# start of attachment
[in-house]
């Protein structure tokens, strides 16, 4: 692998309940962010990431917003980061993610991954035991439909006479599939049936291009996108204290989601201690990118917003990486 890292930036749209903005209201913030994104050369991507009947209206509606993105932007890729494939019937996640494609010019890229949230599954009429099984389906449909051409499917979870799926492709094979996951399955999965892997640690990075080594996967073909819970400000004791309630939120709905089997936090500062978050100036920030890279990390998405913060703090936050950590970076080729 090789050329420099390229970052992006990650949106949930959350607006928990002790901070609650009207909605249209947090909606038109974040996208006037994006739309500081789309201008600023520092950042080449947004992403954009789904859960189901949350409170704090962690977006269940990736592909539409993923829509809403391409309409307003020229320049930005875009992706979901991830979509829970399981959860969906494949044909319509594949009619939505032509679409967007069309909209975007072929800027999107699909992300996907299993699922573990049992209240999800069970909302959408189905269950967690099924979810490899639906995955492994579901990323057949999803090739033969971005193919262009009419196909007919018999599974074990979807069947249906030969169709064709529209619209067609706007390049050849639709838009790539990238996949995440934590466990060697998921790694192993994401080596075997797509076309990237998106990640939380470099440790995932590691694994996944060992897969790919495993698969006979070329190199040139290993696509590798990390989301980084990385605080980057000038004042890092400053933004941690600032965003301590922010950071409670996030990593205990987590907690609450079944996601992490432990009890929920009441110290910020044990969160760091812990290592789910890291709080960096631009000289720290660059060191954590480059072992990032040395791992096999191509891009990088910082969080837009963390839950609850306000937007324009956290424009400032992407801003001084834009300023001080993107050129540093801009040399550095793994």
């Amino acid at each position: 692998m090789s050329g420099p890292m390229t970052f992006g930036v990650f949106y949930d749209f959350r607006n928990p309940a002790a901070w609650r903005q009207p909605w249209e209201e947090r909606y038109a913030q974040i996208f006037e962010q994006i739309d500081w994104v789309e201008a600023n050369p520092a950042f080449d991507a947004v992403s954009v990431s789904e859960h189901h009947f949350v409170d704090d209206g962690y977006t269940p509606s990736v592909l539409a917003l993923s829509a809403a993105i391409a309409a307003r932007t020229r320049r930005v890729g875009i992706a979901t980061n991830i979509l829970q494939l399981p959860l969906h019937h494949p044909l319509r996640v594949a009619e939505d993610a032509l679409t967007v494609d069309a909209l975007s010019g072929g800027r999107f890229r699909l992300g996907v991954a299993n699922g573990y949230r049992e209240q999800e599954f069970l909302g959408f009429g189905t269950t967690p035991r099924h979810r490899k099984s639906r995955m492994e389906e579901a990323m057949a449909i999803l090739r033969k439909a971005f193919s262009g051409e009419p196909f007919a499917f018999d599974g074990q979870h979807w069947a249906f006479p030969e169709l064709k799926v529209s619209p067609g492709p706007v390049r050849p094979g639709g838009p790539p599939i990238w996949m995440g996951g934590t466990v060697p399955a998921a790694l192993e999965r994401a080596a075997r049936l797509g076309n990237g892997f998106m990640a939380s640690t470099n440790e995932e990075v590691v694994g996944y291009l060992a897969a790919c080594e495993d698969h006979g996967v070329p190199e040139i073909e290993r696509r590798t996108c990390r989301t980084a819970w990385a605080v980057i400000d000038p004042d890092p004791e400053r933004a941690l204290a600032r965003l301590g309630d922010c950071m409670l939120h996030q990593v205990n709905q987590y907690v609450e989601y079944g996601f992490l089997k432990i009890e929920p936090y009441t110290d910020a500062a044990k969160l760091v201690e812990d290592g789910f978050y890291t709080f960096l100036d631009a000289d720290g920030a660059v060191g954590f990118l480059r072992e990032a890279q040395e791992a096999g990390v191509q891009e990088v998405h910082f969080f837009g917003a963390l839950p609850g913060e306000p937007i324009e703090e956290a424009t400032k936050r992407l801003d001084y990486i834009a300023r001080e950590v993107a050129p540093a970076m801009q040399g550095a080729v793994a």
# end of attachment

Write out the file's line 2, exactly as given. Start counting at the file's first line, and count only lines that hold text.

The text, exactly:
């Protein structure tokens, strides 16, 4: 692998309940962010990431917003980061993610991954035991439909006479599939049936291009996108204290989601201690990118917003990486 890292930036749209903005209201913030994104050369991507009947209206509606993105932007890729494939019937996640494609010019890229949230599954009429099984389906449909051409499917979870799926492709094979996951399955999965892997640690990075080594996967073909819970400000004791309630939120709905089997936090500062978050100036920030890279990390998405913060703090936050950590970076080729 090789050329420099390229970052992006990650949106949930959350607006928990002790901070609650009207909605249209947090909606038109974040996208006037994006739309500081789309201008600023520092950042080449947004992403954009789904859960189901949350409170704090962690977006269940990736592909539409993923829509809403391409309409307003020229320049930005875009992706979901991830979509829970399981959860969906494949044909319509594949009619939505032509679409967007069309909209975007072929800027999107699909992300996907299993699922573990049992209240999800069970909302959408189905269950967690099924979810490899639906995955492994579901990323057949999803090739033969971005193919262009009419196909007919018999599974074990979807069947249906030969169709064709529209619209067609706007390049050849639709838009790539990238996949995440934590466990060697998921790694192993994401080596075997797509076309990237998106990640939380470099440790995932590691694994996944060992897969790919495993698969006979070329190199040139290993696509590798990390989301980084990385605080980057000038004042890092400053933004941690600032965003301590922010950071409670996030990593205990987590907690609450079944996601992490432990009890929920009441110290910020044990969160760091812990290592789910890291709080960096631009000289720290660059060191954590480059072992990032040395791992096999191509891009990088910082969080837009963390839950609850306000937007324009956290424009400032992407801003001084834009300023001080993107050129540093801009040399550095793994």